With the seemingly terrifying invasion of common house spiders (genus: Tegenaria), illustrated by the many spider photos we’ve received, it is easy to forget just why they are cowering in corners, scuttling along skirting boards or skulking down the sides of our beds. Their expedition into our homes is part of their life cycle, and there is no fairer sex when it comes to Tegenaria – both genders have to be vicious to be victorious.
It is often the case that a spider found within the house this autumn will be a male, as the females tend to remain within their webs, sometimes under a shed or in the attic. Males restlessly wander in search of waiting females, and this is why around this time of year they are seemingly more visible than ever in our houses.
Males come with the added bonus of looking more terrifying than usual – upon sexual maturity, the tarsi of the males front pedipalps enlarge as they develop into a palpal organ, making a spider look like he is armed with boxing gloves (as in the photo below).
The Palpal organs are used to transfer sperm into the abdomen of the female during mating. This difference is easy to notice if you find a spider in your house this autumn. Females have smaller palps without the ‘boxing gloves’.
A close up of the head of a male spider, with their pedipalps hanging down in front of their legs. Source: www.radleyvillage.org.uk
Should the male survive being whacked at with a newspaper and come to find a female, they still need to then approach her carefully. Females will trail threads of silk within their webs that contain pheromones to deter competing spiders, and this will only alter when ready to mate. Not only that, should a male find a potential mate one moult away from maturity, he may guard her to ensure no other male can access the female he has had to laboriously track down.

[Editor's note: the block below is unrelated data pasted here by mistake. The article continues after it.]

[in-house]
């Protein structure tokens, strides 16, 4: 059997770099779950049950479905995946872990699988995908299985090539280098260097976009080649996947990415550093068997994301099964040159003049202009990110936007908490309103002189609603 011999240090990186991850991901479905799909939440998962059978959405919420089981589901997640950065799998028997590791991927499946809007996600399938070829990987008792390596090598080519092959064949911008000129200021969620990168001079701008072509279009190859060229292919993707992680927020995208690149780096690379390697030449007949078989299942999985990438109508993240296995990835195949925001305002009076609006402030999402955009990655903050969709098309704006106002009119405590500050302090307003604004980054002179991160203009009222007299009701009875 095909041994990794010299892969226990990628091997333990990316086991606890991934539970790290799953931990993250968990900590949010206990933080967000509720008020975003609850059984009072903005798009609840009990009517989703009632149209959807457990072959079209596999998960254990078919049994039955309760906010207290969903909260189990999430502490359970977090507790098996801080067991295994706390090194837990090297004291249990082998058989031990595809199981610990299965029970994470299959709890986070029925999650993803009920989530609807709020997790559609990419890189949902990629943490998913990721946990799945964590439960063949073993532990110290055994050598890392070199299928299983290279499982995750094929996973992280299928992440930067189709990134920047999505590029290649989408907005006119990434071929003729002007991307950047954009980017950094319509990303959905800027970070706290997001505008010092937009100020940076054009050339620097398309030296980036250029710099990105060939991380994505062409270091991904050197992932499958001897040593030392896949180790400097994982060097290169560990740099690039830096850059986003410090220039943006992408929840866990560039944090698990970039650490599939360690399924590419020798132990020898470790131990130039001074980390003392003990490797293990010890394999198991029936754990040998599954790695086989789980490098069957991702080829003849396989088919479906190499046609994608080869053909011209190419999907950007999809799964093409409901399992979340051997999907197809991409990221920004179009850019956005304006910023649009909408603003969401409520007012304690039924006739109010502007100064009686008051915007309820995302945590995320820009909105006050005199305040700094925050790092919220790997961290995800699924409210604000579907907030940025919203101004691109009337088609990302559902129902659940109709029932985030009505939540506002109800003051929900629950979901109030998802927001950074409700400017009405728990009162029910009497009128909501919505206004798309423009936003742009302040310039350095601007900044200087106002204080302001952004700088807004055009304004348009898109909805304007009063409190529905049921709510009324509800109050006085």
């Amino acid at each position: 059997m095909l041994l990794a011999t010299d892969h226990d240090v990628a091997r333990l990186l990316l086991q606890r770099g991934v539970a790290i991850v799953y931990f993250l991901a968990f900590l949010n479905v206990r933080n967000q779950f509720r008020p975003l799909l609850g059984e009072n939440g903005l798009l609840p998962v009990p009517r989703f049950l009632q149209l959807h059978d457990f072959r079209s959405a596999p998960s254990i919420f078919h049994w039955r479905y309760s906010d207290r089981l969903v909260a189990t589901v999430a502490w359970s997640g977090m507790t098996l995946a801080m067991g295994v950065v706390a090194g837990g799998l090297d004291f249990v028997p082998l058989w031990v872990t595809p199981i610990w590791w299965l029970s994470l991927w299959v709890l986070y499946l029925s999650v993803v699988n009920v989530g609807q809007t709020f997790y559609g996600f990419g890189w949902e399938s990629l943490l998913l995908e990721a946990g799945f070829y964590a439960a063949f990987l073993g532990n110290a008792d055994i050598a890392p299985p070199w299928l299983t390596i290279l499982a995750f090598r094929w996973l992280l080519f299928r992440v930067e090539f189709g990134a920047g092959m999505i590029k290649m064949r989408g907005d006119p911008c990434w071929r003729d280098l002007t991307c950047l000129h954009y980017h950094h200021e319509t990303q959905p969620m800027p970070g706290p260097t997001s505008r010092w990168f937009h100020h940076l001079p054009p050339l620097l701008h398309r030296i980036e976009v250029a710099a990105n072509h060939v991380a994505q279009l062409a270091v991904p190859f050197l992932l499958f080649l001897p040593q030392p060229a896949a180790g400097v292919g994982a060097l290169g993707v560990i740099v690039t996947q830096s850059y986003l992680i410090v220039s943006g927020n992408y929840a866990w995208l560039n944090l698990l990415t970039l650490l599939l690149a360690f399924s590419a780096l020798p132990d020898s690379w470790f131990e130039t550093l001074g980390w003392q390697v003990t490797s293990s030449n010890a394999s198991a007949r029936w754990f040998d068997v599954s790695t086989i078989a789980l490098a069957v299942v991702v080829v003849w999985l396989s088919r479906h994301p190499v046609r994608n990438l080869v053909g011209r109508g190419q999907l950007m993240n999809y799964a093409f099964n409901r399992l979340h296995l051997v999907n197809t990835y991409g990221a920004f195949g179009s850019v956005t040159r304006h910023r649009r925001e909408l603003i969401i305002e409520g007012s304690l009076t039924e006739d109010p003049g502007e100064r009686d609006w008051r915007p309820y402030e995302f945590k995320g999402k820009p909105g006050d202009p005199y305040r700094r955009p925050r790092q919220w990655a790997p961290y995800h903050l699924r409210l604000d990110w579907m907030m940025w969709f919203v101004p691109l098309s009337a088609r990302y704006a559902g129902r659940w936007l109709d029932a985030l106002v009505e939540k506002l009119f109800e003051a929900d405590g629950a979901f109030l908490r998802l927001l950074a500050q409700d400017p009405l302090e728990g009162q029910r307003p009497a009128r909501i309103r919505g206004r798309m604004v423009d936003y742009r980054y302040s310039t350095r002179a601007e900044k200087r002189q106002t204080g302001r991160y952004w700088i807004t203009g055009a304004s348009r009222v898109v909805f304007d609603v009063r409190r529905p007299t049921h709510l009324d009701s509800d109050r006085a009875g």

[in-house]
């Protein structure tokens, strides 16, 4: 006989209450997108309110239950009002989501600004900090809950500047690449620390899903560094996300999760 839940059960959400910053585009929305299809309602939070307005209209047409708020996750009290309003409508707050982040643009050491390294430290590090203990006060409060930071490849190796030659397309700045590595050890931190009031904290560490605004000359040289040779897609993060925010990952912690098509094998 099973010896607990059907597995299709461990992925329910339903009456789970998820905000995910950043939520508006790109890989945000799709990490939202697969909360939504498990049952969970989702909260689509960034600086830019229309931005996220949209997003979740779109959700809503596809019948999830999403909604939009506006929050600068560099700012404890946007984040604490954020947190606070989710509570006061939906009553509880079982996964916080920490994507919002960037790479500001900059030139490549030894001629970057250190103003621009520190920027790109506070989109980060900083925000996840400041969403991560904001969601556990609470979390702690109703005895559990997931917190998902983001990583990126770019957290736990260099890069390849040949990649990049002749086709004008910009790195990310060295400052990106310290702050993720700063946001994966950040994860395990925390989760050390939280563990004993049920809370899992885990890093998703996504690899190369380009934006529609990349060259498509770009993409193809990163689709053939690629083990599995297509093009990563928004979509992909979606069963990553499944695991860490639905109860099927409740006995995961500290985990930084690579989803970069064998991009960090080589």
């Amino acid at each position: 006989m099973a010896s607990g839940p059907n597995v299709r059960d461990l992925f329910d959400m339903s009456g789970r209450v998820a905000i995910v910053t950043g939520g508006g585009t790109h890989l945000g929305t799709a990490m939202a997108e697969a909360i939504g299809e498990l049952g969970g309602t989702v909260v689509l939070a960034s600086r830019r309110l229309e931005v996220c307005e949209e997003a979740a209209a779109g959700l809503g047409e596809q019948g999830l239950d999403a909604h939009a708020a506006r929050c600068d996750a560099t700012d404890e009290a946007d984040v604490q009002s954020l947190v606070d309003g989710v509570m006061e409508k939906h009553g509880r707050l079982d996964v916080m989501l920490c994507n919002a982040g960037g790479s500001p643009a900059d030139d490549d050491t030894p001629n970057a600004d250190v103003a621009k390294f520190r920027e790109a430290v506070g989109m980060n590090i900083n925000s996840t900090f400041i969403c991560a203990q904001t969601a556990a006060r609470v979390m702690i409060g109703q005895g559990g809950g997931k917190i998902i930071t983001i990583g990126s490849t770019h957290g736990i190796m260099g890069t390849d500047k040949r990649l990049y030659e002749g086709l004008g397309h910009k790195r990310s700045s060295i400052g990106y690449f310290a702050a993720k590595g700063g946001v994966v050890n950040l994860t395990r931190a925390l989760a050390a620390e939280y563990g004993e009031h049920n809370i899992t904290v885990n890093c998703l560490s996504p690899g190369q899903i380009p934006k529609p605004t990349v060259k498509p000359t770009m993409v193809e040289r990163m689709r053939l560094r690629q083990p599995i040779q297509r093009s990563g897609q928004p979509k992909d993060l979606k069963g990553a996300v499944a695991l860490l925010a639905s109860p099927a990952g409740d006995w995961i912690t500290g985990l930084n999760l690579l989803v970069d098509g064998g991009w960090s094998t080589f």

In some species of Tagenaria, even if a female does let him mate with her she will sometimes proceed to eat him afterwards. In this way, the male can contribute to the health of the offspring indirectly by providing nutrition for their mother. She has a gruelling winter ahead of her as flying insects decrease in number, so food becomes scarce.
A female Tegenaria forming her egg sac
When the weather warms, the female then weaves multiple egg sacs to hold around 50 precious eggs, which she laboriously decorates with insects. Usually the female dies shortly after producing her egg sacs, but some may outlive the winter and reproduce once more.
So, who has the harder life, spiderman or spiderwoman? Males have to fight off competing males, possibly unreceptive females and even escape humans. Conversely, females have to simply sit and wait for a male to approach, although after that she is faced with the task of building her egg sacs and decorating them and some species even leave insects in their webs to feed the newly emerged offspring.
It seems that there is no easy way of life for Tageneria; males and females alike must sacrifice a great deal to bring a scuttle of spiderlings into the world.